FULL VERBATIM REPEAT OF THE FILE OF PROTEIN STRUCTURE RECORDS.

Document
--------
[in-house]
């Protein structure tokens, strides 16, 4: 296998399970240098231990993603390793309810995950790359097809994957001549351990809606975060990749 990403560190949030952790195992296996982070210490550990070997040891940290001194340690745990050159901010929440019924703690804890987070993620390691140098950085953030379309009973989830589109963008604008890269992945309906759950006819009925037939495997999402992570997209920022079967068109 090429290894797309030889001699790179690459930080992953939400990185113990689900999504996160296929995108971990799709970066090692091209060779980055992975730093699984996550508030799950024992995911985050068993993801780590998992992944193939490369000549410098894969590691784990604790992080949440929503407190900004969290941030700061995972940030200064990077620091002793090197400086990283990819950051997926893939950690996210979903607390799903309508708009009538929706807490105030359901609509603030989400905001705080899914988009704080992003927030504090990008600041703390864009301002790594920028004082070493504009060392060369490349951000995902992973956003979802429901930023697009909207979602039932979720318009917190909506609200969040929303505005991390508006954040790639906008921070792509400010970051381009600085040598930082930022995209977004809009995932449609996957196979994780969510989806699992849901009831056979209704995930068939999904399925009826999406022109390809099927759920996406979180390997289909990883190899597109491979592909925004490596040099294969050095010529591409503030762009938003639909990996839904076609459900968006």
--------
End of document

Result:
[in-house]
């Protein structure tokens, strides 16, 4: 296998399970240098231990993603390793309810995950790359097809994957001549351990809606975060990749 990403560190949030952790195992296996982070210490550990070997040891940290001194340690745990050159901010929440019924703690804890987070993620390691140098950085953030379309009973989830589109963008604008890269992945309906759950006819009925037939495997999402992570997209920022079967068109 090429290894797309030889001699790179690459930080992953939400990185113990689900999504996160296929995108971990799709970066090692091209060779980055992975730093699984996550508030799950024992995911985050068993993801780590998992992944193939490369000549410098894969590691784990604790992080949440929503407190900004969290941030700061995972940030200064990077620091002793090197400086990283990819950051997926893939950690996210979903607390799903309508708009009538929706807490105030359901609509603030989400905001705080899914988009704080992003927030504090990008600041703390864009301002790594920028004082070493504009060392060369490349951000995902992973956003979802429901930023697009909207979602039932979720318009917190909506609200969040929303505005991390508006954040790639906008921070792509400010970051381009600085040598930082930022995209977004809009995932449609996957196979994780969510989806699992849901009831056979209704995930068939999904399925009826999406022109390809099927759920996406979180390997289909990883190899597109491979592909925004490596040099294969050095010529591409503030762009938003639909990996839904076609459900968006």